By Dr. Leslie Ross BSc. D.V.M.
Most scientists of our time agree that animals and birds are capable of feelings rather than just functioning as programmed creatures that react in a pre-determined way to their surroundings. As MRI and CAT scan technology continues to advance even staunch skeptics do in general agree that brain structures responsible for higher brain functions in animal brains are often quite similar to that of human brain structures.
With this exciting concept in one’s mind, it is easy for a pet-owner to incorrectly assume that their pet’s actions parallel their own behavior and reactions.
Taking dogs as an easy example of this incorrect assumption, they are not little people; rather, they act and think quite differently from humans. People can dress them up like humans and carry them around in backpacks or push them in baby buggies, but dogs do not think or act like humans because a dog thinks and acts like what he is… a dog.
As a case in point, take, for example, the situation where an owner comes home after attending to some errands to find his sofa cushion torn to shreds and his front door baseboard in jagged splinters. To assume that this behavior is from retaliation to “get back at me for leaving” is a mistake. More likely, the destructive act has been a result of a pressure-cooker effect on the pet from to pent-up emotions such as frustration, anxiety or simply boredom. Or even, as could easily be the case in a young dog it could have been due to a compulsive need to help relieve pain from his teething process.
Although many pet owners are convinced that when they arrive at the “crime scene”, be it damaged property or “doggy do” on the floor and see their pet assuming a seme-crouched, defensive pose with his gaze averted, that he is feeling guilty about his act. Actually, this is not the case. This situation is a good example of how a dog’s thought processes differ from a human’s. When a dog appears to be looking “guilty” after a destructive act he is actually showing a fear response from his prediction of events that are likely to immediately folow his owner’s angry look. Since dogs, like young kids, live their lives very much in the present, he or she is not capable of making a mental connection beween his act that may have happened some time ago and your current angry look. Rather, he has learned to be fearful when seeing his owner looking this way, perhaps from some kind of punishment closely matched to this look that has occurred in his past.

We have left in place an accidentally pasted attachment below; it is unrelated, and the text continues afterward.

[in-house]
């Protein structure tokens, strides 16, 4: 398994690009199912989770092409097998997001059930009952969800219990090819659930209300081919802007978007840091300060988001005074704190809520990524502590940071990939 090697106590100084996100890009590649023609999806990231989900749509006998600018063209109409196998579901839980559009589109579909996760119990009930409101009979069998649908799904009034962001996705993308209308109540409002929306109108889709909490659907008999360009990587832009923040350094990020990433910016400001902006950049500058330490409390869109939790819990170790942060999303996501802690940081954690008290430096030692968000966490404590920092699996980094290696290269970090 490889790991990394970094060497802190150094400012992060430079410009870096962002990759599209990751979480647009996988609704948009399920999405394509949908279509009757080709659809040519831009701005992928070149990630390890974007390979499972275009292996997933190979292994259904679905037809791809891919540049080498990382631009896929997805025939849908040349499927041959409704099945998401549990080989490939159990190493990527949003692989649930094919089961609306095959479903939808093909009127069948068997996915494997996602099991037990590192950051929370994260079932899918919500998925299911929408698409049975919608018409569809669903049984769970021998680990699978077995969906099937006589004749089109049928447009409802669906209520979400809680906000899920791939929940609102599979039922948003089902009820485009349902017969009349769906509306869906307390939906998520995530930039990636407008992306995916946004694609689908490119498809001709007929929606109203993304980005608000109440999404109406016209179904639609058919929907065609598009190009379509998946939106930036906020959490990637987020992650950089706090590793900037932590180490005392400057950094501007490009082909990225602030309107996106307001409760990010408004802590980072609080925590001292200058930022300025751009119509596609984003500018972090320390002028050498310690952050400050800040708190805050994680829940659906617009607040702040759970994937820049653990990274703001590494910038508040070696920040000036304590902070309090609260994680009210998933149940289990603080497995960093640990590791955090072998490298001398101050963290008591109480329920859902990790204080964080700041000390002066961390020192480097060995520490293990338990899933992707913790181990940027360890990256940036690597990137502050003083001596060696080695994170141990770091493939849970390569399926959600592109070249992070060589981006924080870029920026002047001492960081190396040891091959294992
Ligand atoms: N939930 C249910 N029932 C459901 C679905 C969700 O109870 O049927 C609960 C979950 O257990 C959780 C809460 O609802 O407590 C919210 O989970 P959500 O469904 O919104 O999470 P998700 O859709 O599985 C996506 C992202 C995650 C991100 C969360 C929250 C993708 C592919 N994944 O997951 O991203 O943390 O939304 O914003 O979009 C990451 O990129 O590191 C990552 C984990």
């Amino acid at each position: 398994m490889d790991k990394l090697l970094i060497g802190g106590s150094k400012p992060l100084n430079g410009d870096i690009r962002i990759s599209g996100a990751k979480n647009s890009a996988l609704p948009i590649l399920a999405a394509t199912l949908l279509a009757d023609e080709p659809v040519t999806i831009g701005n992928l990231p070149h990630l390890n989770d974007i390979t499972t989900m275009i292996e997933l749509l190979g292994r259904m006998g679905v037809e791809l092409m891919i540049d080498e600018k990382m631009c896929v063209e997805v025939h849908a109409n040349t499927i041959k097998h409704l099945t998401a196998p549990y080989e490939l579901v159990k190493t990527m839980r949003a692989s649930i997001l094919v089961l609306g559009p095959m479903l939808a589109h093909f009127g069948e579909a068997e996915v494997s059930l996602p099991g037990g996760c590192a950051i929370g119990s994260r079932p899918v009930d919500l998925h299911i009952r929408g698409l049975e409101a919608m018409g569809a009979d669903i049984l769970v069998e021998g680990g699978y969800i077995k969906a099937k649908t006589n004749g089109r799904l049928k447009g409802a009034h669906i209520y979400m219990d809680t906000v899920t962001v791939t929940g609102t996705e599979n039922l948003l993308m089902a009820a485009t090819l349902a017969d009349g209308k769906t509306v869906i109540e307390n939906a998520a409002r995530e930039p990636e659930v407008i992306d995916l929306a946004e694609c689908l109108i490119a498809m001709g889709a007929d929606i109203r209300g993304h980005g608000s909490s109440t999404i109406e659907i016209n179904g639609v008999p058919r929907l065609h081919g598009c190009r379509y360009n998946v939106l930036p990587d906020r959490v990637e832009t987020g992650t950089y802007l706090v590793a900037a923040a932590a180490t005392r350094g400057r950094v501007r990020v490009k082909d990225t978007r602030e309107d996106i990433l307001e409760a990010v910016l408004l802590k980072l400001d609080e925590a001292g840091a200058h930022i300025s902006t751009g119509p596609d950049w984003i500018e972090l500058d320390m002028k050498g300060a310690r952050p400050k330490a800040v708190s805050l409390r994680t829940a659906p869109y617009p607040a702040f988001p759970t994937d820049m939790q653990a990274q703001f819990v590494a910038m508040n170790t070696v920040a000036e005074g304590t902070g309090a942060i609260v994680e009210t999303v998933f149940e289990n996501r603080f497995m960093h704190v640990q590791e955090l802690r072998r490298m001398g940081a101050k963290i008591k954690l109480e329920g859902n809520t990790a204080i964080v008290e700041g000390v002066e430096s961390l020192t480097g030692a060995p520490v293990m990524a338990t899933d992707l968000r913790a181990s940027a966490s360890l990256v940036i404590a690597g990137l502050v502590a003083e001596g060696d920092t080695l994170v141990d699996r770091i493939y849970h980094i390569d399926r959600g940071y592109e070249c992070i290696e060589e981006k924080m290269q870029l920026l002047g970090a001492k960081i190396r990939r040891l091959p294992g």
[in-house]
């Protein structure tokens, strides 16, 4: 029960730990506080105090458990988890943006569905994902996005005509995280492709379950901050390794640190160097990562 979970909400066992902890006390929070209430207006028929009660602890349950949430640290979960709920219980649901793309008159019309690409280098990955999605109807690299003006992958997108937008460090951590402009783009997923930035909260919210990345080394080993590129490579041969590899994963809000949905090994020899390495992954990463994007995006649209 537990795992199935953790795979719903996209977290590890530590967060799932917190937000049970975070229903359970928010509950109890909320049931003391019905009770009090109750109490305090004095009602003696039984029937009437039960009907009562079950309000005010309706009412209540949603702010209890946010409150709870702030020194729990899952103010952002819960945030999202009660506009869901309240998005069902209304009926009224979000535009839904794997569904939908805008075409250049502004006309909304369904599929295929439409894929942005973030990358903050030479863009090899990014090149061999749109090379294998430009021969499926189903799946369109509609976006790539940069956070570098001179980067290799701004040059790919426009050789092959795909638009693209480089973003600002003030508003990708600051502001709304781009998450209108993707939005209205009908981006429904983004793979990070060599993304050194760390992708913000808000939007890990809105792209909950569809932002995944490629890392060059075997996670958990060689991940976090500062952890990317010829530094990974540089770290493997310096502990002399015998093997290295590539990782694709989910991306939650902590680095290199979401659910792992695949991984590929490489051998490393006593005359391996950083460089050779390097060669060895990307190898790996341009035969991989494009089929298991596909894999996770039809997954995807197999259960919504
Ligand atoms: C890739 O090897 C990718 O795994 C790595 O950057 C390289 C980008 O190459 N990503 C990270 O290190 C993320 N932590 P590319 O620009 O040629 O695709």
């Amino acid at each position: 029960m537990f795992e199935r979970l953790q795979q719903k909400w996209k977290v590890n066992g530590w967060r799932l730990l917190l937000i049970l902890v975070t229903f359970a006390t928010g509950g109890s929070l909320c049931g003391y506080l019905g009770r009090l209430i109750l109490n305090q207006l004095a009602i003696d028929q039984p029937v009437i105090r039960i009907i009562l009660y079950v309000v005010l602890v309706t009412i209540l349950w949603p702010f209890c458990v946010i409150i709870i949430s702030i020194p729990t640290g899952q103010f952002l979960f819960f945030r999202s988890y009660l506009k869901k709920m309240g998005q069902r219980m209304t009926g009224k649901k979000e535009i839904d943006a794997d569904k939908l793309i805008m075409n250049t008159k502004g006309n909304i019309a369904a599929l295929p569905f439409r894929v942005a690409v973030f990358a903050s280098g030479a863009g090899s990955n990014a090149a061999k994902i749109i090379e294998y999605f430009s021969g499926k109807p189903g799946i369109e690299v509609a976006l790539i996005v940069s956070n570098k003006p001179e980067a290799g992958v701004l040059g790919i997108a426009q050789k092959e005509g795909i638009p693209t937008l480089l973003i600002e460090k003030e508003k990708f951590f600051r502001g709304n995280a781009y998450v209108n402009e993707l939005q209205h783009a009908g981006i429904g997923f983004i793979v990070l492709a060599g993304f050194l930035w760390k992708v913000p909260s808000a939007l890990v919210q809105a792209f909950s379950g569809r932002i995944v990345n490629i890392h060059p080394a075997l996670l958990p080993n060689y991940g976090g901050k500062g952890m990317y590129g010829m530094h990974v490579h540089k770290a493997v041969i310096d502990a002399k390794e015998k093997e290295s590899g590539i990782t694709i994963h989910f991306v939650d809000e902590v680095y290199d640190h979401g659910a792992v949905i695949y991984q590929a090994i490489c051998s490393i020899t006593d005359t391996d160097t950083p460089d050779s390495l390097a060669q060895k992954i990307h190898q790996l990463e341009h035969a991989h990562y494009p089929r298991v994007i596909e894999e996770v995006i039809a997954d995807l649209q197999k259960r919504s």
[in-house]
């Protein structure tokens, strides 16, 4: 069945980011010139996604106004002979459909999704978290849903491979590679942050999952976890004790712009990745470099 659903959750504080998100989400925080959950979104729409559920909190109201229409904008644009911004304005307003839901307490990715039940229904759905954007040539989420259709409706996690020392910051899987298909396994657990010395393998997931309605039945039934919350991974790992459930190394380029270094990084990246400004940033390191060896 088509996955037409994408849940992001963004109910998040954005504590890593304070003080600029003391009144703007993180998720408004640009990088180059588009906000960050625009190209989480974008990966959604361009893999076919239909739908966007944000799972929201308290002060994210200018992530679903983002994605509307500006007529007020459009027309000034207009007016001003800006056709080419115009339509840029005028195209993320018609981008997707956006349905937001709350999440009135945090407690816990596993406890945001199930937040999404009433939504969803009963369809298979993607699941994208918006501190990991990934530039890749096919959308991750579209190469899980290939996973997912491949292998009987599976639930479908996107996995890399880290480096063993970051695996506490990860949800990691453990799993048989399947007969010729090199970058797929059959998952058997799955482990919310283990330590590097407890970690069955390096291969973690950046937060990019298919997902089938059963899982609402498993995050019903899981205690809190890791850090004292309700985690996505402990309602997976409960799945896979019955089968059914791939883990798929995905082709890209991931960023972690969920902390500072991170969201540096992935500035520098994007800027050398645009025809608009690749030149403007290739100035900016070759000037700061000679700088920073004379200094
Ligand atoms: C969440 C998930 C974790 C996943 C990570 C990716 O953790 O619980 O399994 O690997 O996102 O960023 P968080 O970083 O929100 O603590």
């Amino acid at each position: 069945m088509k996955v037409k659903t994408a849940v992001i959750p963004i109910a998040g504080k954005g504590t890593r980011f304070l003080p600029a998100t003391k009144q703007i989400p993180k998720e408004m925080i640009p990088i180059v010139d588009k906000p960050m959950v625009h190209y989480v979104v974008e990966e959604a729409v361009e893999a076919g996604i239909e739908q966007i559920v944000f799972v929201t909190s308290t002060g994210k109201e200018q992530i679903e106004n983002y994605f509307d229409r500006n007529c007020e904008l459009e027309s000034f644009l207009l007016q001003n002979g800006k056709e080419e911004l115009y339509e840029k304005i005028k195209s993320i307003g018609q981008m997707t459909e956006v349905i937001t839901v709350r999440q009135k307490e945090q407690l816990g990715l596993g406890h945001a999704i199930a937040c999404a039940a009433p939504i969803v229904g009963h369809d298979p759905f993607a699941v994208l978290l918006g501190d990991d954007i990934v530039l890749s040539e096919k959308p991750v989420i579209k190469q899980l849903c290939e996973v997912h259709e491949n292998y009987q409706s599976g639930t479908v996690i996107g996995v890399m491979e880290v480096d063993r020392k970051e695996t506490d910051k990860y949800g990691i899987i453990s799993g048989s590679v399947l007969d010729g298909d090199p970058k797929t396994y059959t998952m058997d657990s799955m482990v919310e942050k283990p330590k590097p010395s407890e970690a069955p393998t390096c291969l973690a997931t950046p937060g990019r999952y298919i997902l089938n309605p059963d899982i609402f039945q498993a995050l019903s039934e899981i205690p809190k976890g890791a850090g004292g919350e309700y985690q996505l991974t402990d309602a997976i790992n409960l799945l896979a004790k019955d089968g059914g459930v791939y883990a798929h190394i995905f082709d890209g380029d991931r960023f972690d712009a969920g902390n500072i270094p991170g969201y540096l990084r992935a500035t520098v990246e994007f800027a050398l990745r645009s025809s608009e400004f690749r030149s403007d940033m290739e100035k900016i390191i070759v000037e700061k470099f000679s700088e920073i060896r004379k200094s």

Similarly, a cat that urinates or defecates on a bed or on a carpet is not expressing his disdain about you being absent from his presence (despite all appearances that he chooses the most opportune time to match with when you are bringing home guests), but rather, this action is most likely due to one or more quite common reasons such as a health problem, anxiety issue, or physical disability Some examples of causes of inappropriate elimination behavior in cats include a urinary tract disorder, a strained relationship with other pets or people in the household, an unappealing litter box or litter fill, or as is often the case with older cats, physical difficulty accessing his litter box in time. In any case, this action would not be one motivated by intentional revenge.
So, to conclude, in contrast to humans who unfortunately do tend to hold grudges and feelings of resentment, pets are much better off in this regard, escaping health problems such as high blood pressure and heart disease caused by brooding over past unchangeable events.
Google search – Live in the Moment
Living in the moment may be one of the most important lessons we can learn from our pets. In a study called “A Wandering Mind Is an Unhappy Mind,” Harvard psychologists conclude that people are happiest when doing activities that keep the mind focused, such as sex or exercise. Planning, reminiscing, or thinking about anything other than the current activity can undermine happiness.
( Live in the Moment is from Google Search)
- Slideshow: 20 Things You Can Learn from Your Pets – WebMD pets.webmd.com/ss/slideshow-things-you-learn-from-your-pet